A short history lesson on communism and capitalism in the pro tennis tour.

Andre Agassi and Brooklyn Decker (Sports Illustrated swimsuit model and fiancée of Andy Roddick) were on Dan Patrick’s sports radio show this morning, and therein lies a history lesson which brings us smack dab into the middle of this week’s tennis news.

Agassi is the husband of Steffi Graf who laid a double bagel on Natasha Zvereva of Belarus in the final of the 1988 French Open. After the match, with a little encouragement from commentator Bud Collins, Zvereva held up her check for the prize money and said it wasn’t worth much because she had to give all of it back to her tennis association in what was then the communist Soviet Union, also known as the USSR.

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Zvereva was the first USSR athlete to publicly demand that she be allowed to keep her prize money and soon enough, she and her fellow tennis players got their hard earned independence. This paved the way for Moscow-born Anna Kournikova who was also mentioned on Patrick’s show because she’s still making public appearances left and right. Kournikova signed her first management deal at age 10 – just two years after the fall of the Berlin Wall – and promptly moved to Nick Bollettieri’s tennis academy in Florida where she’d go on to rack up an unrivaled number of sponsorship deals.

Maria Sharapova was also born in Russia and made her way to Bollettieri’s when she was 7 years old. She has managed to outstrip even Kournikova in the corporate world. You could say that Sharapova is the corporate face of the WTA. She has a four year deal that makes her the global brand ambassador for Sony Ericsson Mobile Communications which is the main sponsor for the WTA and the title sponsor of this week’s Masters event in Miami.

It was a good idea at the time but Sharapova hasn’t played since last August due to a shoulder injury and now she’s missed two consecutive Sony Ericsson Opens and last year’s Sony Ericsson WTA Tour Championships. Sony Ericsson’s sponsorship deal ends in 2011 and the marketing chief who brokered the deal has now left the company. It’s not looking good.

If that’s not bad enough, this past week the WTA lost its CEO. Larry Scott is leaving to become commissioner of the PAC 10, a West Coast collegiate sports league in the U.S., and we can blame the ATP for that. When Etienne de Villiers stepped down – well, was pushed out – as CEO of the ATP last year, Scott tried to convince the ATP board of directors to merge with the WTA and hire him as CEO of the combined tour. The ATP hired Adam Helfant instead and Scott decided to take the PAC 10 job.

The merger would have been a ground-breaking decision but a good one. The tour is increasing the number of combined men’s and women’s events as it is, and if Scott is good at anything, it’s prying dollars out of corporate hands. At least the WTA still has a main sponsor. The ATP lost their sponsorship deal with Mercedes Benz and is having to kick back money to tournaments as a result.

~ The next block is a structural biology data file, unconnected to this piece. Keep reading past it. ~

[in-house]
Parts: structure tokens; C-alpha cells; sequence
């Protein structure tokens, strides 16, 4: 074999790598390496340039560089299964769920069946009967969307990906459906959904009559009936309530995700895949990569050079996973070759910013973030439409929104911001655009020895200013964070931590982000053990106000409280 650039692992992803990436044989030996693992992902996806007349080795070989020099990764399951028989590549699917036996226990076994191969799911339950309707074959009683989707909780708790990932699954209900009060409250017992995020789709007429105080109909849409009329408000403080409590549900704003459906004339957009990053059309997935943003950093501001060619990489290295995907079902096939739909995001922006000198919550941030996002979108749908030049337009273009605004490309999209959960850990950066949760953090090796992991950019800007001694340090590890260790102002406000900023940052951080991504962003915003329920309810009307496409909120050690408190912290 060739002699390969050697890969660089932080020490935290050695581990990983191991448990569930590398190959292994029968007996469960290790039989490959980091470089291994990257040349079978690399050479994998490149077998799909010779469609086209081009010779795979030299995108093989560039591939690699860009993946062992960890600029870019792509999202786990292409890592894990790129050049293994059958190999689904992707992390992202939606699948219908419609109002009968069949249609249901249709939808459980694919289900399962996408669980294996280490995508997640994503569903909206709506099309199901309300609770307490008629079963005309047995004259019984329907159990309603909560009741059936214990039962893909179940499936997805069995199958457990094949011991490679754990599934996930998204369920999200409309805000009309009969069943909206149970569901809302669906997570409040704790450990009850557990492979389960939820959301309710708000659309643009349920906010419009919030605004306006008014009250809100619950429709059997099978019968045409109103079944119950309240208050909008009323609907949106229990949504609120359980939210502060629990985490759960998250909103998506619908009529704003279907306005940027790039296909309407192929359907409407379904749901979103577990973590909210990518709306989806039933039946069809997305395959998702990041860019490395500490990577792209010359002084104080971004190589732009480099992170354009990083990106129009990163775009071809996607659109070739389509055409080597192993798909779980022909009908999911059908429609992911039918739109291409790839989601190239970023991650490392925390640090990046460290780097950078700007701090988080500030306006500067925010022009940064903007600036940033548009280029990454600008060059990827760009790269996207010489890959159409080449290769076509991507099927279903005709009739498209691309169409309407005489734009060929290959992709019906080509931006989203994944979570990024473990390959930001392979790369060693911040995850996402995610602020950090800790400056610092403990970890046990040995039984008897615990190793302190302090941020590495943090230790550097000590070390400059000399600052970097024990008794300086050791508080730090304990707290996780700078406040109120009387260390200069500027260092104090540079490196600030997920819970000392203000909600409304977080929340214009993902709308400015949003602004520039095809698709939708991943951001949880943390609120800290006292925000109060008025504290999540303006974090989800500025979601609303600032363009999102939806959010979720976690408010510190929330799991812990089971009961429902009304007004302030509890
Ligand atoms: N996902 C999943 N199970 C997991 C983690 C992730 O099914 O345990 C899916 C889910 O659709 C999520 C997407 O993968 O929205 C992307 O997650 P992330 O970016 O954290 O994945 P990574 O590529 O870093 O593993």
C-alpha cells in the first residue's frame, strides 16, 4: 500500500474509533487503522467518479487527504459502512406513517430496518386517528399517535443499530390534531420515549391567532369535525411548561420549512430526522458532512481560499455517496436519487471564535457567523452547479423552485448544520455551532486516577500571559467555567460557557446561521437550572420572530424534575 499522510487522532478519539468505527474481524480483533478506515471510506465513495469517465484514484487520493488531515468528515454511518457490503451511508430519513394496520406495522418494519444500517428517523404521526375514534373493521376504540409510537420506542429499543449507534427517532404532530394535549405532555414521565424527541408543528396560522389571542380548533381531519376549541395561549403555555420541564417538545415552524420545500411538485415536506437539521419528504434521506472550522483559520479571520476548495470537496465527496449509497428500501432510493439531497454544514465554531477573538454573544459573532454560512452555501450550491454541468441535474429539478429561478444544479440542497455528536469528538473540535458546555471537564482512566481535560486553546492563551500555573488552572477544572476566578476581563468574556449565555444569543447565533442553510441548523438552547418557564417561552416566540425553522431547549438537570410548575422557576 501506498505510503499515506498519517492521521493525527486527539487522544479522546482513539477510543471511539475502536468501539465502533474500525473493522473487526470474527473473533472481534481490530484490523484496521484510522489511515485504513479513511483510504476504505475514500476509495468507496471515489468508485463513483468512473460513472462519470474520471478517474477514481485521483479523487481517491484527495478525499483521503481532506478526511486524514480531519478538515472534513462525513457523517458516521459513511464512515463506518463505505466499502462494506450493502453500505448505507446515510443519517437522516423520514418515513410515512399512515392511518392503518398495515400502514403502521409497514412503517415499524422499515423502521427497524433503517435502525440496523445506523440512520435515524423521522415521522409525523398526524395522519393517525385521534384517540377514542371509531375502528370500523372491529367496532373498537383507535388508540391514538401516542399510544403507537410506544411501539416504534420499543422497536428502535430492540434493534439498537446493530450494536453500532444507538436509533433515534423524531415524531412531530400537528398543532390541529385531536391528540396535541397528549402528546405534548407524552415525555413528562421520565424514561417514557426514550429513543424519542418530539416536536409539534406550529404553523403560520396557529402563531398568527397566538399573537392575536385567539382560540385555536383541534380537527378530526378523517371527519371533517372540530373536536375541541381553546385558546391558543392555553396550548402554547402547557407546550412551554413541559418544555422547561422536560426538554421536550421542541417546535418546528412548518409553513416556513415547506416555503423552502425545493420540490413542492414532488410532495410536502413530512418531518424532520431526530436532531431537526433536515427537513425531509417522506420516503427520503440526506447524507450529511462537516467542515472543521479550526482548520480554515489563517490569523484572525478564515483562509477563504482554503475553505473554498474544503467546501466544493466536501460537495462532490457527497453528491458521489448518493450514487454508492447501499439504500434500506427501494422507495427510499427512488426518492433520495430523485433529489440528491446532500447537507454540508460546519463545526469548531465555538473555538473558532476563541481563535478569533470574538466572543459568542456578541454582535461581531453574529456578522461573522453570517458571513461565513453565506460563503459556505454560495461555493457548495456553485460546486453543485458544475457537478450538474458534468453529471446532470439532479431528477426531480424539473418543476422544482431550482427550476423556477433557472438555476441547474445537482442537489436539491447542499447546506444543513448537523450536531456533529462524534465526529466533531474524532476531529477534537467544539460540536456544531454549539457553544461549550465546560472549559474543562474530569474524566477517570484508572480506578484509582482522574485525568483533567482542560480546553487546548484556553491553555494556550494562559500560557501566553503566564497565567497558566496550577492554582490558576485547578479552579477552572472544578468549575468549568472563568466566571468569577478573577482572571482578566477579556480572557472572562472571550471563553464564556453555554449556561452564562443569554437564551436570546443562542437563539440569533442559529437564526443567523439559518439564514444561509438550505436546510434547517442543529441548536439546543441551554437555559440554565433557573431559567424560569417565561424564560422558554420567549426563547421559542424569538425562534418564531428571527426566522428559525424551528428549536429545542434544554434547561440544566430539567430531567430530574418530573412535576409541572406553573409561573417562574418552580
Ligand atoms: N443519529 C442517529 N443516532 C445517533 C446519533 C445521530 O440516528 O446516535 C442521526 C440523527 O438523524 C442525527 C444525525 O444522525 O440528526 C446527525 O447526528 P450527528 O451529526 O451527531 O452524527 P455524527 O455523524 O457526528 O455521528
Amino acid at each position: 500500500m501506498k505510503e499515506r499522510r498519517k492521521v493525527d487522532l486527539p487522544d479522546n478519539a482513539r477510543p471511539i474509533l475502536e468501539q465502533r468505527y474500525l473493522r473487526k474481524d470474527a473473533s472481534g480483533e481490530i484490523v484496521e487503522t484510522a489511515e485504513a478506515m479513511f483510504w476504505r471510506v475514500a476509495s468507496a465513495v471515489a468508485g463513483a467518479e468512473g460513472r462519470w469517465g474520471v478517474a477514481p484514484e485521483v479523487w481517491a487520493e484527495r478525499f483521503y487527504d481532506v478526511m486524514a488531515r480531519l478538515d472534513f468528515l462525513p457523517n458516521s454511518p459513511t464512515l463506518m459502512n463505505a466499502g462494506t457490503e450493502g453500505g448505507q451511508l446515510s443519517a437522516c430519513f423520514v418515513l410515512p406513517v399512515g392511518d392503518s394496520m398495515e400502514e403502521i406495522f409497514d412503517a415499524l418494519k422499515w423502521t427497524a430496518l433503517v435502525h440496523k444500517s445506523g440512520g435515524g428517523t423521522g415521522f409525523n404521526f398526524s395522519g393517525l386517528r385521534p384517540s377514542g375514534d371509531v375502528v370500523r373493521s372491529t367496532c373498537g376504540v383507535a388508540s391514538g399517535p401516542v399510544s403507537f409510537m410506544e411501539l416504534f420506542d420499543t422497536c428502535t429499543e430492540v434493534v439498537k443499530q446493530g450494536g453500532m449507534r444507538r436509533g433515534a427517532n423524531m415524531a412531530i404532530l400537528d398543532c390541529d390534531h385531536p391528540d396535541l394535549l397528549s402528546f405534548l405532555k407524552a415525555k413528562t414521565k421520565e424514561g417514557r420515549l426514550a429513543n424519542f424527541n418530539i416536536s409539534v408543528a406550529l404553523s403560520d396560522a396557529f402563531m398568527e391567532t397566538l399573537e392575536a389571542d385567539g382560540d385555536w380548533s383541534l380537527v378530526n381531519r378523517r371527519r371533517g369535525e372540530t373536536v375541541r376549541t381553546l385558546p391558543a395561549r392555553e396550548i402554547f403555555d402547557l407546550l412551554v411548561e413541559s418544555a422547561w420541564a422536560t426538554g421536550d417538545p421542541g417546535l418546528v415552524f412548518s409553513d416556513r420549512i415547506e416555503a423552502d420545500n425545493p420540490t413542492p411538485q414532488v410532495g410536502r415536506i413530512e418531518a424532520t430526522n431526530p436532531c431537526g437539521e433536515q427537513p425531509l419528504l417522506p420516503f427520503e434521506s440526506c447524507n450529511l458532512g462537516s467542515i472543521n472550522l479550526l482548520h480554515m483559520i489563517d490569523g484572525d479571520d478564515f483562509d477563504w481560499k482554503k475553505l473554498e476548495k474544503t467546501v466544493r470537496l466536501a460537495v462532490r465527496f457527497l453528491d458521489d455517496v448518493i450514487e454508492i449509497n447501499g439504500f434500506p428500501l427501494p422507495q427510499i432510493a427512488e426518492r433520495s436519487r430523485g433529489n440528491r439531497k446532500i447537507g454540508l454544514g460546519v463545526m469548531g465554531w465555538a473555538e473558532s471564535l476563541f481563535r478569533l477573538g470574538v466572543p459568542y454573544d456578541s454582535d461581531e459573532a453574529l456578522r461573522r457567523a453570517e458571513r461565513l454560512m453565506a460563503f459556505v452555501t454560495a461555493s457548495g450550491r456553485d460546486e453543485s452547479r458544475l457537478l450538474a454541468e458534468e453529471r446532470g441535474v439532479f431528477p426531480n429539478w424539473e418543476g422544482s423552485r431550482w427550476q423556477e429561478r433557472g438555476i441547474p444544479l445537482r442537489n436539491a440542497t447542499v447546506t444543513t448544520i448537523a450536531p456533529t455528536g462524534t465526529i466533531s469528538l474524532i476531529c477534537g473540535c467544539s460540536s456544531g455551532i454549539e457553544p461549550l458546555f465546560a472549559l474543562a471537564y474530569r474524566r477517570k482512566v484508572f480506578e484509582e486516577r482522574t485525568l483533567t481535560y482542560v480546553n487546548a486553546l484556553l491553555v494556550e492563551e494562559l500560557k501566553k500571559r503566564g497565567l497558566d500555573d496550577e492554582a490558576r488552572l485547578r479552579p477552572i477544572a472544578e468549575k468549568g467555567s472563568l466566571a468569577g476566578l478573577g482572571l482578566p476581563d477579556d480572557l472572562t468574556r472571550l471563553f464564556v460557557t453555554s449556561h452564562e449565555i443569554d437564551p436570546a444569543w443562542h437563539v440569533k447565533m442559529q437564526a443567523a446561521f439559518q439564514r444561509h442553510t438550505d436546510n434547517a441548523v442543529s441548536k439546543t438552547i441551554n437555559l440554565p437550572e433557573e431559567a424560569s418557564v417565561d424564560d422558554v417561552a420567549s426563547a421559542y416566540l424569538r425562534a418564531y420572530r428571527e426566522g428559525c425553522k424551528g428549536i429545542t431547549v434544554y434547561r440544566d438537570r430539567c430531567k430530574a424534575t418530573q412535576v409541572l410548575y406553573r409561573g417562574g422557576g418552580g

Intersexuality

Speaking of combined men’s and women’s events, let’s have another history lesson. A few years ago I was working on a documentary when I became absolutely fascinated with timelines. Looking back at the 1950’s and 60’s I was astonished at the number of social movements that started during that period: the environmental movement (Rachel Carson’s book Silent Spring in 1962, a book about the pesticide DDT), the gay rights movement (the Stonewall Riots of 1969 on the day of Judy Garland’s funeral), the civil rights movement (Rosa Parks refuses to move to the back of the bus in 1955), feminism (the Equal Pay act of 1963, Betty Friedan’s book The Feminine Mystique in 1963).

And then there was the transgender movement. In the early 1950’s, Christine Jorgenson became a transgender celebrity. She was born in the U.S. as a man and had gender reassignment surgery in Denmark. Tennis had its own transgender pioneer in Renée Richards, also a man who transitioned to a woman, and now tennis has a new pioneer.

Sarah Gronert is a 22 year old German tennis player who is currently ranked number 555 and has a 13-3 record this year. She was born with male and female genitalia and, according to FanHouse.com, an AOL sports site, “harsh words and treatment” from her opponents almost led her to quit the game when she was 19 years old. The article quotes the coach of one of Gronert’s opponents complaining that “This is not a woman, it’s a man, ” so we can only guess what her opponents said.

Instead of quitting the game, Gronert underwent surgery to remove her male genitalia and successfully petitioned the WTA to play again. I don’t know enough endocrinology to say whether removing male genitalia is enough to significantly reduce testosterone and whatever else it is that makes men physically stronger than women – are there any doctors in the house? – but I think it’s unfortunate that someone has to chop parts of themselves off to play the game of tennis.

I’d bet that Gronert is not the first intersexed person to play tennis. I’d say she’s just the first one whose gender identity was not decided at birth by cutting off one of her genitalia because that was the practice until recently. Now that there is an intersex movement, it happens less frequently.

This is a tough, tough subject because we assume that male and female are two separate, clearly defined genders and you can see here that they’re not. And you can bet that an intersexed person is going to choose to compete on the women’s tour, not the men’s. As the intersex movement’s power grows, this will become a bigger issue in the sports wold.

For now, though, Gronert has been medically certified as a woman so let her just play the game.

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